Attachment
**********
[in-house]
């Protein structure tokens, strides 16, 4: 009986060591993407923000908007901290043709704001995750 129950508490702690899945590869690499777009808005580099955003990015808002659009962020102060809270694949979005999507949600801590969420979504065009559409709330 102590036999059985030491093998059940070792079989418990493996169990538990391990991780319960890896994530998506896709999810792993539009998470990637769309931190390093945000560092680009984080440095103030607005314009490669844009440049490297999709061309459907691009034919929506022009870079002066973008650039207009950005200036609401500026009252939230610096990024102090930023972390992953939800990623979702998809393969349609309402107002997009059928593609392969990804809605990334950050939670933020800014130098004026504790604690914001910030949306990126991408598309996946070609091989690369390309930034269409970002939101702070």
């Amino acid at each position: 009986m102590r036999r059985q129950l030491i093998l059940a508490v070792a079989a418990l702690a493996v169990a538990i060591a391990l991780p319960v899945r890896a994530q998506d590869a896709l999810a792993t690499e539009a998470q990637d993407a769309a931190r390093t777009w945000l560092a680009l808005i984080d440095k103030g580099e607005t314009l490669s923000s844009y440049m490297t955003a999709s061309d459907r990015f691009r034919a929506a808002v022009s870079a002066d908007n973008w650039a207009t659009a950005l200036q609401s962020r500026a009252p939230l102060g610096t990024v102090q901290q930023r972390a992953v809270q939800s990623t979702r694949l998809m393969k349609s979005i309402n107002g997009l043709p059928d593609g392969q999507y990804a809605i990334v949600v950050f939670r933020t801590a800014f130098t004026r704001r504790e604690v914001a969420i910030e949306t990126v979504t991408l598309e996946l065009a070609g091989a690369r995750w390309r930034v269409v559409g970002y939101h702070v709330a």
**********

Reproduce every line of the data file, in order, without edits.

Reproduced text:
[in-house]
């Protein structure tokens, strides 16, 4: 009986060591993407923000908007901290043709704001995750 129950508490702690899945590869690499777009808005580099955003990015808002659009962020102060809270694949979005999507949600801590969420979504065009559409709330 102590036999059985030491093998059940070792079989418990493996169990538990391990991780319960890896994530998506896709999810792993539009998470990637769309931190390093945000560092680009984080440095103030607005314009490669844009440049490297999709061309459907691009034919929506022009870079002066973008650039207009950005200036609401500026009252939230610096990024102090930023972390992953939800990623979702998809393969349609309402107002997009059928593609392969990804809605990334950050939670933020800014130098004026504790604690914001910030949306990126991408598309996946070609091989690369390309930034269409970002939101702070």
């Amino acid at each position: 009986m102590r036999r059985q129950l030491i093998l059940a508490v070792a079989a418990l702690a493996v169990a538990i060591a391990l991780p319960v899945r890896a994530q998506d590869a896709l999810a792993t690499e539009a998470q990637d993407a769309a931190r390093t777009w945000l560092a680009l808005i984080d440095k103030g580099e607005t314009l490669s923000s844009y440049m490297t955003a999709s061309d459907r990015f691009r034919a929506a808002v022009s870079a002066d908007n973008w650039a207009t659009a950005l200036q609401s962020r500026a009252p939230l102060g610096t990024v102090q901290q930023r972390a992953v809270q939800s990623t979702r694949l998809m393969k349609s979005i309402n107002g997009l043709p059928d593609g392969q999507y990804a809605i990334v949600v950050f939670r933020t801590a800014f130098t004026r704001r504790e604690v914001a969420i910030e949306t990126v979504t991408l598309e996946l065009a070609g091989a690369r995750w390309r930034v269409v559409g970002y939101h702070v709330a």